Lesson plan

Range of Emotions

In this lesson, students will learn about how emotions change and will understand and discuss different feeling words for different emotions by associating emotions with colors, visuals, and a charades game.
GradeSubjectView aligned standards

No standards associated with this content.

No standards associated with this content.

Which set of standards are you looking for?

  • Students will be able to use a variety of feeling words.
  • Students will be able to articulate how emotions change.
(10 minutes)
Range of Emotions
  • Bring students into a circle, either seated in chairs or on the floor.
  • Guide students in a mindful listening session.
  • Ask students to sit upright comfortably and come to stillness (as much as they can) with quiet bodies.
  • Ask students to close their eyes, or look down at the floor, and count how many times you ring a bell.
  • Using a chime, vibratone, or bell, ring the bell ten times.
  • Ask the students how many times you rang the bell.
  • Explain to students that we will be talking about emotions and mindfulness of emotions today.
  • Ask the class, "What are some emotions?"
  • List all of the emotions they mention on chart paper or on the board.
(5 minutes)
  • Introduce page one of the Range of Emotions worksheet to the class (either projected on the board or enlarged on posterboard).
  • Ask the class, "What do you notice? What do you wonder?"
  • Using the worksheet or poster, explain each range or section.
  • Ask students to look at the faces in each section and guess what feelings match each colour.
  • Hide each of the feelings words in each section so that they may guess.
  • Ask students to describe a time when they felt they were in the green, blue, purple, and orange zones.
(5 minutes)
  • Choose one emotion from the worksheet (without telling the class which one you chose) and mimic the facial expression.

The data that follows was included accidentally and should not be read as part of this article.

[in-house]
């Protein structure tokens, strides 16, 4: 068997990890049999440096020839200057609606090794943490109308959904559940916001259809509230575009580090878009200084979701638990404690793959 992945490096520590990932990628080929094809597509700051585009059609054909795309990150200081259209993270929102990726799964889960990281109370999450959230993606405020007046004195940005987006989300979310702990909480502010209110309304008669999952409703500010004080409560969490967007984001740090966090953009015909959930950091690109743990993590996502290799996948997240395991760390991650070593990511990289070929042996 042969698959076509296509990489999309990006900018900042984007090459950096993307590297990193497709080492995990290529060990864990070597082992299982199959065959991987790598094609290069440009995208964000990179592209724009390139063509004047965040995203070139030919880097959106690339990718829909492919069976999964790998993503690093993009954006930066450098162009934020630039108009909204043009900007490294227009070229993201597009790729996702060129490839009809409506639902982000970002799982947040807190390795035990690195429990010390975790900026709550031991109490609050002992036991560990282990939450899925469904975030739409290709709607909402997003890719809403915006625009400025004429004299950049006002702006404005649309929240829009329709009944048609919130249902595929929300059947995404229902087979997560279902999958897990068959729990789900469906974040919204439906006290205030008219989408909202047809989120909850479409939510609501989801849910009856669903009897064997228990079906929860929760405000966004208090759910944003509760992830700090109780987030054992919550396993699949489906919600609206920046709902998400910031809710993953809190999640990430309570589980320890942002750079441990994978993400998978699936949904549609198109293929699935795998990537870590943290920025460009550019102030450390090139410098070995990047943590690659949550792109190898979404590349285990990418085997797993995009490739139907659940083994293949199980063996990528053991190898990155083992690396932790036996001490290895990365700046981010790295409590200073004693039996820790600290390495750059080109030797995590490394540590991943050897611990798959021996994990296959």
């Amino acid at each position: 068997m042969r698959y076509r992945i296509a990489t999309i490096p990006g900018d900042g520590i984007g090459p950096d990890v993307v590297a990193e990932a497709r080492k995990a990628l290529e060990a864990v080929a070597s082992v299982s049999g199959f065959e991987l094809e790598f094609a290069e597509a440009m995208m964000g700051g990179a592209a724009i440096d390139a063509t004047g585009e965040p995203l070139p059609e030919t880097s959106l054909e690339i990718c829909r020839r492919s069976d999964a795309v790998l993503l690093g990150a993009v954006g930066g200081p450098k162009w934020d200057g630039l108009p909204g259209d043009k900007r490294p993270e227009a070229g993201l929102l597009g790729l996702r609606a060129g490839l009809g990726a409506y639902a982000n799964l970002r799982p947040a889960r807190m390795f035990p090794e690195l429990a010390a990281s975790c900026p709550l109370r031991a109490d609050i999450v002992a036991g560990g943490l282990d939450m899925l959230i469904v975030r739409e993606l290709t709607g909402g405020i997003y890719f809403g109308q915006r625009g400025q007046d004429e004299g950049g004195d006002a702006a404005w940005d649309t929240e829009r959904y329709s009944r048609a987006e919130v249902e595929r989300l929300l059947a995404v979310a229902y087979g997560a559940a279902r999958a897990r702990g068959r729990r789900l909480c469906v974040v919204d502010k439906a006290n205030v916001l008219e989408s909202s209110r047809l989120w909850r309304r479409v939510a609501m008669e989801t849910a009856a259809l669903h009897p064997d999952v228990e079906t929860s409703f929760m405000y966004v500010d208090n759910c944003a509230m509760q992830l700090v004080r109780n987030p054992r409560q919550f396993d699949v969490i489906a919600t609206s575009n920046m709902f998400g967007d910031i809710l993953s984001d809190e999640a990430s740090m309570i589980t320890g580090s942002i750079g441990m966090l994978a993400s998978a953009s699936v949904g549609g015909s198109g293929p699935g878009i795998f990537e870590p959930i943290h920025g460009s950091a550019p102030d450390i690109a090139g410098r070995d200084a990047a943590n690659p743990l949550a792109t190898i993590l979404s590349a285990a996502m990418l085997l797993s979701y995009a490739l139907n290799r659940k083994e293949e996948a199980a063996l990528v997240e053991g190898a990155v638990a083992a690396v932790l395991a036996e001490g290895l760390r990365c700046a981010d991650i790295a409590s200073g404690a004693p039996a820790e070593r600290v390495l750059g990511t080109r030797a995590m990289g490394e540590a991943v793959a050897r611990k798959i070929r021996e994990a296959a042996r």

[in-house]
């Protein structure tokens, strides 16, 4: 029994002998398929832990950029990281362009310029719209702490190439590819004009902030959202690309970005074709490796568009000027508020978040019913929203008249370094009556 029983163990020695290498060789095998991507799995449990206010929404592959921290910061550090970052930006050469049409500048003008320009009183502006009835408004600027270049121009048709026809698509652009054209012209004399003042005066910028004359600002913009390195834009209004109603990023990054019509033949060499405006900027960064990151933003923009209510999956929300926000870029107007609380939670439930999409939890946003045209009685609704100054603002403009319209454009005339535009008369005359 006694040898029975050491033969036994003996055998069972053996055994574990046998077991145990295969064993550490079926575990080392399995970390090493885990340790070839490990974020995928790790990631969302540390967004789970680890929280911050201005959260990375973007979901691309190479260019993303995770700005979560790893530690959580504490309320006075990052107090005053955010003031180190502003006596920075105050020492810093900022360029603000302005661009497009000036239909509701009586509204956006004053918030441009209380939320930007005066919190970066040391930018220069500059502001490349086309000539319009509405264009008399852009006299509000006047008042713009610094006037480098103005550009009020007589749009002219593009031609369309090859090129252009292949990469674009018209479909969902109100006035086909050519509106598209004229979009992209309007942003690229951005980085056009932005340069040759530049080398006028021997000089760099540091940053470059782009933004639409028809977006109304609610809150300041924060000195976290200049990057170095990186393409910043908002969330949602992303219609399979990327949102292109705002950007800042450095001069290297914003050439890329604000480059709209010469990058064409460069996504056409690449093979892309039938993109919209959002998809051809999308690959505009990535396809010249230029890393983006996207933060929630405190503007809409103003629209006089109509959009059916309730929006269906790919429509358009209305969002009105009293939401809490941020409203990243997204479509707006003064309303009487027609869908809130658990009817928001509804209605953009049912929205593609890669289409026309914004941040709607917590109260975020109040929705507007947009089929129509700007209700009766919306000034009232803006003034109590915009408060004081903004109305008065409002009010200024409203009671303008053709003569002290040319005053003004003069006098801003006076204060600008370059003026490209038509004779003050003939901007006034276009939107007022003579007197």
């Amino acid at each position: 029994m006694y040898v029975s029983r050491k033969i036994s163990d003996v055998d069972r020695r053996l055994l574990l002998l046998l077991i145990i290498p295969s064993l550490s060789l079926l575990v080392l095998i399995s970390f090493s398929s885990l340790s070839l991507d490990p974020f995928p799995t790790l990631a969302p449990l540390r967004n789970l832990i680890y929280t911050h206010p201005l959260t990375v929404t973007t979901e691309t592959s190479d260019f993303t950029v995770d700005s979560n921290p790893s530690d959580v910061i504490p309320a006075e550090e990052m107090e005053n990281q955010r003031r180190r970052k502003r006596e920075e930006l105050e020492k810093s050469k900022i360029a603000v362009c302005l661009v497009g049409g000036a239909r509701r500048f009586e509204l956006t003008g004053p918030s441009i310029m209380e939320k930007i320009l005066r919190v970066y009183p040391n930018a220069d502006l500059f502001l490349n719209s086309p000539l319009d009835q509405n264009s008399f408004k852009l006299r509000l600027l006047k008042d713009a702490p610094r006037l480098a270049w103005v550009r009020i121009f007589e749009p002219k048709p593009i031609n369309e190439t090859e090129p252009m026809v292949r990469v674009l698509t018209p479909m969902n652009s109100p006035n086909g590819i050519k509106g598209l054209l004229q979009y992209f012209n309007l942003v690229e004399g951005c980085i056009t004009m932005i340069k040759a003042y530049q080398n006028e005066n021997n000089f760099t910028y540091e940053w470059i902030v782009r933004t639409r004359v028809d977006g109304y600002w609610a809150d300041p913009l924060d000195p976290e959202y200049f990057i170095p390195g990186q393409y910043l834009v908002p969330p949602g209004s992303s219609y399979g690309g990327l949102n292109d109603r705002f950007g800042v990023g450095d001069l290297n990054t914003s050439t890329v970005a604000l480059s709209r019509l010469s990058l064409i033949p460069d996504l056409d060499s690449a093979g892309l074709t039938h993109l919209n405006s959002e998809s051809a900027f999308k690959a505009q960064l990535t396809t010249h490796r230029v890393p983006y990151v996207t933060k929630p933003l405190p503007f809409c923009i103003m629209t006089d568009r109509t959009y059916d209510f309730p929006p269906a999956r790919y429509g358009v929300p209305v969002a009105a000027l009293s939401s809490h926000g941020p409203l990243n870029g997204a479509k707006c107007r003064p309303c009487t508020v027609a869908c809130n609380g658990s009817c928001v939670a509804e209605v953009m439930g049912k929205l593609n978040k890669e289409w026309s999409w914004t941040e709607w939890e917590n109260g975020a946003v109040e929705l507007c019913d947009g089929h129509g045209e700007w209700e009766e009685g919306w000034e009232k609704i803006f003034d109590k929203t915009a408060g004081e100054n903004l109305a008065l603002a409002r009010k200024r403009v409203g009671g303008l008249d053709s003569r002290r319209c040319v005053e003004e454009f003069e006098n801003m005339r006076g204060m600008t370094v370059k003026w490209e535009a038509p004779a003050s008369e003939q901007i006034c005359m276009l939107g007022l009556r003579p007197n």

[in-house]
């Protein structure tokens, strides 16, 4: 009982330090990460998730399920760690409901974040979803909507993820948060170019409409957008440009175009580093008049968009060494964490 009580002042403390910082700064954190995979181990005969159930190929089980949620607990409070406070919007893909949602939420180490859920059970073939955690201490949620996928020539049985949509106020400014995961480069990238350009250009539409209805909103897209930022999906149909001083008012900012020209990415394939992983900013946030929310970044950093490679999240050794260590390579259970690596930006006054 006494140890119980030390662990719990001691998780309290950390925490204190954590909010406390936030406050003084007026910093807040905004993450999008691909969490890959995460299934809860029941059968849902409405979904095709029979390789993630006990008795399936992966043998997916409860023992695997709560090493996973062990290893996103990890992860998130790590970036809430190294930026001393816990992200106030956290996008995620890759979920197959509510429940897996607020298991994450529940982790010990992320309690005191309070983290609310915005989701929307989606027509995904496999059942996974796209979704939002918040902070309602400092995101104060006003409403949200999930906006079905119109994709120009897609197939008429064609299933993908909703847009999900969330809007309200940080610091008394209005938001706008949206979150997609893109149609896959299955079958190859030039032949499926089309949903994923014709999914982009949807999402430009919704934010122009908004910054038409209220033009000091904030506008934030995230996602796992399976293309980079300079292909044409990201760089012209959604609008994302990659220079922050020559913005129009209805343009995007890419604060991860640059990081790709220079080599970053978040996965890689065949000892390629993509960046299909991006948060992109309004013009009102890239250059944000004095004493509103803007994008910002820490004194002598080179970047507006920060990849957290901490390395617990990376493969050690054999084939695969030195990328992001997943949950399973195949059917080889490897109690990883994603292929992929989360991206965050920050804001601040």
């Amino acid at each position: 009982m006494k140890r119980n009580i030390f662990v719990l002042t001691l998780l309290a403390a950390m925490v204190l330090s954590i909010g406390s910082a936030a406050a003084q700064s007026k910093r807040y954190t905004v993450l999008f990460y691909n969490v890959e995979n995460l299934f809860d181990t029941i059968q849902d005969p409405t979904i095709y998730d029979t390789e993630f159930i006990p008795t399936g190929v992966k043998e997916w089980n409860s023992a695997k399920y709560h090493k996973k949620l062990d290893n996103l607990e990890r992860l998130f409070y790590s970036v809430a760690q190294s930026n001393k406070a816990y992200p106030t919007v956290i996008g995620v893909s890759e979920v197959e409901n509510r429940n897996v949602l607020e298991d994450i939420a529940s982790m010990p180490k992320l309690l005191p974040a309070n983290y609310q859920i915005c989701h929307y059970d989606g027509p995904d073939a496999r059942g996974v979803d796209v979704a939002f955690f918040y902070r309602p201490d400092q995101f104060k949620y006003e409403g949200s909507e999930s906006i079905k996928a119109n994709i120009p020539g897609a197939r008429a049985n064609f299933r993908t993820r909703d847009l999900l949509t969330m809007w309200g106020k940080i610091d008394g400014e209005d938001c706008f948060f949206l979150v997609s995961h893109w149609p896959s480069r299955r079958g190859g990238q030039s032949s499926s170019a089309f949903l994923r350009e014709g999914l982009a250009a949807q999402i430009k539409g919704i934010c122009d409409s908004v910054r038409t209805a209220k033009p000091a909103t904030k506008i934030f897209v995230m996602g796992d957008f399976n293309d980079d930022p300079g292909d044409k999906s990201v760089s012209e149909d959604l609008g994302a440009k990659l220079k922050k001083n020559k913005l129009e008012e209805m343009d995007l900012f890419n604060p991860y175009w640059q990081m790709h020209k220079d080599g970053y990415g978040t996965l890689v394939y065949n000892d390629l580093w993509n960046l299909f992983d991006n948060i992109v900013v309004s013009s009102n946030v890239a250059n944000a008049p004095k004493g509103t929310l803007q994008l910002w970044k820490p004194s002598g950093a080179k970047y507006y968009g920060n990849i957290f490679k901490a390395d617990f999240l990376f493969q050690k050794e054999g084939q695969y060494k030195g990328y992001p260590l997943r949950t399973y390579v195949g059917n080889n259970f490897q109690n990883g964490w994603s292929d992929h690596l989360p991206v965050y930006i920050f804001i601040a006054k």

• Ask students which section they think it belongs in.
  • Ask students to come up to the front of the room to pick one of the emotions. Have them make a facial expression that matches their chosen emotion, and have the class guess what emotion they may be experiencing and which colour section it fits in (like charades).
  • Continue with this exercise until students have a good grasp of the range of emotions.
  • Explain to students that there is no "good" or "bad" section, and that everyone, students and teachers alike, experience a wide range of emotions.
(25 minutes)
  • Instruct students to go back to their seat and complete the second page of the Range of Emotions worksheet.

Enrichment: Have students create their own Range of Emotions poster for future classes.

Support: Provide one-on-one instruction for students who have difficulty differentiating between emotions and how they feel in their bodies.

  • During the Independent Work time, observe how students are matching different emotions. Consider which emotions/sections students seem to be understanding and which they may be struggling with.
(5 minutes)
  • After all students have completed the Range of Emotions worksheet, have them share their responses.
  • Ask students if they have questions.
  • Explain to them that all of us experience different emotions every day and that emotions are always changing.
  • Remind students to review the poster each day to check in with where they are emotionally and that it is always okay to be feeling what they are feeling.
  • Explain that, as a class, you will practise saying how you feel. For example, instead of saying "I am sick" or "I am frustrated," you will work on saying "I feel sick" or "I feel frustrated."

Add to collection

Create new collection

Create new collection

New Collection